Theatrical Lighting in Photography
Given the choice between high dollar lenses or lighting I would opt for lights every time, after all the camera is nothing more than a light gathering optic device. This past month I have been working a lot with dramatic portrait photography and the key ingredient of a dramatic shot is to use shadows as boldly as one uses light. Many photographers seek a very uniform lighting scheme to remove the majority of shadows to reveal the most detail. There is nothing wrong with a well balanced lighting array as it has many respectable uses, notably family and business portraits. Another example are fashion photographers, primarily the ones working with the cosmetics industry favor lighting such as the ring flash to evenly flood a scene with clean shadow less light.
My clients as of late have been dancers of various world styles from Moroccan Belly-dance to Spanish Flamenco. These dancers have strong personas, they are performers at heart, and they are artists. They are looking for shots that symbolize their stage presence. Being that I worked a good number of years for the Denver Center of The Performing Arts, I spent a lot of time working on sets with lighting crews. I had always been fascinated by light design and often inquired how various lighting looks were achieved. What I gained from those conversations is that light can create a focal point to draw the viewer’s attention since in theater there is no such thing as bokeh blur (limited depth of field) to bring forward a subject as used in movies. I have used both blur and light in my photos to create focal points but I lean way more toward light as it gives my images a more distinctive style.
How is theatrical lighting achieved in a photograph? Well most studio photographers use massive soft boxes and high powered strobes to chase away shadows and create a soft feel of light. By contrast I use smaller directional lights and many of them to highlight specific areas on a subject rather than an overall one stop lighting effect. For instance I might use a high power strobe with a snoot and grid attached to only light the face (works wonders for chasing away wrinkles and creating a youthful face) and have another strobe just for the back or hair (isolated into a strip of light by a metal barn door) to separate the subject from the background. I may use a lower power strobe to light the torso of the subject. This array will draw the viewer’s attention to the face and the subject’s emotion not the body position or body shape. By selectively carving away shadows you trick the viewer into having to fill in the details they don’t see in the shot mentally. This type of viewer interpretation can easily make your shot stand out because it requires a longer glance to take it all in.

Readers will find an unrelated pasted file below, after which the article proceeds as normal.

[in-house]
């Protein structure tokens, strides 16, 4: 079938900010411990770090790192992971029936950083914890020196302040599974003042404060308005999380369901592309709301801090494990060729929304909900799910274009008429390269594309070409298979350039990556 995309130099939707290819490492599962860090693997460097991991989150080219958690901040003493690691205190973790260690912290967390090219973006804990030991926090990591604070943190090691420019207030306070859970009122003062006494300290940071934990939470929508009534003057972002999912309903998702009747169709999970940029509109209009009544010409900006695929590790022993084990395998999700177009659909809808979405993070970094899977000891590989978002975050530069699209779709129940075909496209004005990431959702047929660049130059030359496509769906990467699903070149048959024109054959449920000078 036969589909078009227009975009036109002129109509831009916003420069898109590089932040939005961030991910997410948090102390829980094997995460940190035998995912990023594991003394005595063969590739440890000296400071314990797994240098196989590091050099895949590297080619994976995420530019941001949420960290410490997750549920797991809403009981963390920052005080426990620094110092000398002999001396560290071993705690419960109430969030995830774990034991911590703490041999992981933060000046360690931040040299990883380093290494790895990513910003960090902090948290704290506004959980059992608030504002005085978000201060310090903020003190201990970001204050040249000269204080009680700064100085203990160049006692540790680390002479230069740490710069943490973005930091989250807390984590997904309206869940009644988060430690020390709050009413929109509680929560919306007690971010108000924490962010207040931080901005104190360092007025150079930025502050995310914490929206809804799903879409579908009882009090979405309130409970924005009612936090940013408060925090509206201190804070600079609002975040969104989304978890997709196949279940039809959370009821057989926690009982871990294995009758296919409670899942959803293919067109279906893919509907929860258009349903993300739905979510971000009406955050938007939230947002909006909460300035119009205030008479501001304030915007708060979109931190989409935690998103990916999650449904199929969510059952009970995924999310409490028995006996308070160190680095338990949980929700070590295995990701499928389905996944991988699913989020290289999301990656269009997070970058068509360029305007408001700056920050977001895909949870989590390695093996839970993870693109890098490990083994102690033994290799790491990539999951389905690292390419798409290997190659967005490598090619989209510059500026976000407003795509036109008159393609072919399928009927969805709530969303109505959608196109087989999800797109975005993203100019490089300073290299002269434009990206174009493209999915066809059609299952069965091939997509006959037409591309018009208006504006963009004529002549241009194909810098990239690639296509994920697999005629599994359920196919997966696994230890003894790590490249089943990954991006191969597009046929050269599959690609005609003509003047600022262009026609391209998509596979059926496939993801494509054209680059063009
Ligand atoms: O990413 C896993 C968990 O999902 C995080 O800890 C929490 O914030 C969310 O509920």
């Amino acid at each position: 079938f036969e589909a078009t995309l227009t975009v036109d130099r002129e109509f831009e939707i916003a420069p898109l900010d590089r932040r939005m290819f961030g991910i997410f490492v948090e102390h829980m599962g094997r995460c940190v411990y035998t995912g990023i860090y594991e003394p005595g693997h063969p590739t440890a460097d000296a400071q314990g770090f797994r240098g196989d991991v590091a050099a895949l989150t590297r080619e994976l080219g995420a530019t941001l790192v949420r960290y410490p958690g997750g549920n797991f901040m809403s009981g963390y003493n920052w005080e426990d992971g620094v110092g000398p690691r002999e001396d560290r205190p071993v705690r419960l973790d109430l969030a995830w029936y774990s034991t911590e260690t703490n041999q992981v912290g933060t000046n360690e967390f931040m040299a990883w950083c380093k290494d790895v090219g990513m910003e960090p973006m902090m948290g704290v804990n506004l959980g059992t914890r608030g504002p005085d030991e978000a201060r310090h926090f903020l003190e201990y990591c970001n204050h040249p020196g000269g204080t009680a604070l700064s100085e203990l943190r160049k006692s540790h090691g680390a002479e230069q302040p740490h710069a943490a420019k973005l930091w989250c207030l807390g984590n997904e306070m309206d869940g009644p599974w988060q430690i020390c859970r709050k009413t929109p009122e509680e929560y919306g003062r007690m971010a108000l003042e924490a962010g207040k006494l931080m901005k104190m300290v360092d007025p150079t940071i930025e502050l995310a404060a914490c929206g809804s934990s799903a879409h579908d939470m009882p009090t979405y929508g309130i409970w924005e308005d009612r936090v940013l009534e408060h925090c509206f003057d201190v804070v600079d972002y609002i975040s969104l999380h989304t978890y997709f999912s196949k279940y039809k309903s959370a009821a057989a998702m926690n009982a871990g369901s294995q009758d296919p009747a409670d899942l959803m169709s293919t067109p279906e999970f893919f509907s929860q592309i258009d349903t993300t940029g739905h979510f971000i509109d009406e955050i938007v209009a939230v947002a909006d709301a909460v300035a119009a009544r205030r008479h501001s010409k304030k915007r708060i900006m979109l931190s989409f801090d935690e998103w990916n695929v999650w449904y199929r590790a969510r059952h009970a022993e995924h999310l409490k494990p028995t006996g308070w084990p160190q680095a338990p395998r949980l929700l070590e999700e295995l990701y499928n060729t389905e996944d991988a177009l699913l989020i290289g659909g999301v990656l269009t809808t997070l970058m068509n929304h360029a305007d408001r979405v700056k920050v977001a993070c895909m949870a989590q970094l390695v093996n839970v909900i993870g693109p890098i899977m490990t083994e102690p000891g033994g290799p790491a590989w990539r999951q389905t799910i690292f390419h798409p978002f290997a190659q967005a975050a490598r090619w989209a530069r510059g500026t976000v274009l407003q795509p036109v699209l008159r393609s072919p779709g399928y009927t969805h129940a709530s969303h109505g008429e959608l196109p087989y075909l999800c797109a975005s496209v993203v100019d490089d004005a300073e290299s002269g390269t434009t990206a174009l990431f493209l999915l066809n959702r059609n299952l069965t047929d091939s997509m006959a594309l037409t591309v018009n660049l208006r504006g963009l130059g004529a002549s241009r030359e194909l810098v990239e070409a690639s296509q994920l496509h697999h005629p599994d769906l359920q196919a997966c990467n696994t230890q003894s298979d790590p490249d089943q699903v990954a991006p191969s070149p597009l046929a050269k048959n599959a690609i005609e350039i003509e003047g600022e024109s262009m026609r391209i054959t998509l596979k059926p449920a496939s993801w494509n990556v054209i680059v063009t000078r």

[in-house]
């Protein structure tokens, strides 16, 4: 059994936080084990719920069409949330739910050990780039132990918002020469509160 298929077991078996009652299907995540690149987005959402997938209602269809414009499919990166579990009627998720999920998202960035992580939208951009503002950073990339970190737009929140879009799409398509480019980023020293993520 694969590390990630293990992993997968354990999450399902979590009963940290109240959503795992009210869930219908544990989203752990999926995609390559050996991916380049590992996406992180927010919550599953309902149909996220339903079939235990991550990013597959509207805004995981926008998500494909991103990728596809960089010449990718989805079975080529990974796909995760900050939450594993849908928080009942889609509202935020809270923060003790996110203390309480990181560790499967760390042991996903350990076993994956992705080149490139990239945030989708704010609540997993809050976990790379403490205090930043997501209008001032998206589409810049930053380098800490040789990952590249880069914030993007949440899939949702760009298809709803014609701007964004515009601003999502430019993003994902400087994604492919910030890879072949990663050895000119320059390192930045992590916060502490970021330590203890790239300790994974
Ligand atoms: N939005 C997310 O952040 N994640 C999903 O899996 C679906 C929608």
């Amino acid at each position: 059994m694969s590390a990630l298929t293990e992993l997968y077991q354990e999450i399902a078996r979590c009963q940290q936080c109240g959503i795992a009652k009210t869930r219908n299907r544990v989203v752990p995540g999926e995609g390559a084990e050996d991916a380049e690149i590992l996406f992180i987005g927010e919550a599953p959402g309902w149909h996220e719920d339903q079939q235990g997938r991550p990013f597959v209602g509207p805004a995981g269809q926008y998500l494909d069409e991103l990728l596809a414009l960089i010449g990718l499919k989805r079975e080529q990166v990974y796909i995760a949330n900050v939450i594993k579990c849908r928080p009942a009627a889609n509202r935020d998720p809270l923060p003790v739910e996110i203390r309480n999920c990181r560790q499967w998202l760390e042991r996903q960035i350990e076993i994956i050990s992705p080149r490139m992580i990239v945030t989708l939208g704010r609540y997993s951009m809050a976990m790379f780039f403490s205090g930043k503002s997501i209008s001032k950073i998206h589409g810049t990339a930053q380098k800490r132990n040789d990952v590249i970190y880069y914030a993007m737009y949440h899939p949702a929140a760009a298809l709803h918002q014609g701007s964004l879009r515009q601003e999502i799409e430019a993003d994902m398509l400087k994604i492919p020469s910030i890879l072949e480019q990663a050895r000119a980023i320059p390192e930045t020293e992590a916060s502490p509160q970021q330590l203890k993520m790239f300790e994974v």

Light can also be modified as in theater to enhance your backdrop. As of late I have been using a grey and white tie-dye type back drop that is backlit by a high power strobe with a colored gel on it to allow many different looks with the same backdrop. When you are in a situation like I was with a day full of dancers to photograph you want to have the option to give them all unique “sets” without having to own $2000.00 in colored backdrops that you have to change out. To do this I purchased a cheap two dollar swatch from B&H photo and simply color match the dancer’s costumes to two or three of the swatch colors. I then tape the two or three swatches together in a square and attach this to the mono-light behind the backdrop. The dancer does not see this transformation during the shoot since the flash is so fast but on playback they can see the backdrop dramatically come to life in color.
Another key element in creating dramatic light and shadow is how high the key light is. Most light stands only go to 6ft but in theatrical lighting many lights are way overhead. I started using a camera jib that I use to use for independent filmmaking to allow me to effortlessly move the key light from 6” off the ground to 12ft in the air; this allows me to dial in my desired lighting effect with a tap of the hand as a set of counterweights float the light anywhere around or over my subject.
Though a jib is a costly light stand and not at all simple to set up and balance, the result is worth it.
The disadvantages of complex theatrical type lighting is that it takes a long while to set everything up and sometimes between shots there is a lengthy tweak. The plus side is that the photographer will not have to spend hours on end in Photoshop trying to make the shot look more dramatic as so much can be achieved with light. When you’re doing high volume photography (say 500+ portraits) you would not have enough time to Photoshop that level of drama into each shot so the effort forward is completely worth it.
Theatric lighting takes time and lots of experimentation but in the end it will offer your clients exciting and dramatic photos they will love.